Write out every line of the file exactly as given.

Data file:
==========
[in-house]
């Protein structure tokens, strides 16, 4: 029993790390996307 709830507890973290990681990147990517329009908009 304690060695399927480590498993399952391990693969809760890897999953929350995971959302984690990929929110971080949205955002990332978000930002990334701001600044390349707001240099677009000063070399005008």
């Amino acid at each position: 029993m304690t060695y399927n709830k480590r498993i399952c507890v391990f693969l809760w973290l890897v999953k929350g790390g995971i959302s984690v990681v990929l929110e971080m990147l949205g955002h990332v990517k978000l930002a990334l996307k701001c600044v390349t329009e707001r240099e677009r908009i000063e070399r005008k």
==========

[in-house]
């Protein structure tokens, strides 16, 4: 029993790390996307 709830507890973290990681990147990517329009908009 304690060695399927480590498993399952391990693969809760890897999953929350995971959302984690990929929110971080949205955002990332978000930002990334701001600044390349707001240099677009000063070399005008």
């Amino acid at each position: 029993m304690t060695y399927n709830k480590r498993i399952c507890v391990f693969l809760w973290l890897v999953k929350g790390g995971i959302s984690v990681v990929l929110e971080m990147l949205g955002h990332v990517k978000l930002a990334l996307k701001c600044v390349t329009e707001r240099e677009r908009i000063e070399r005008k």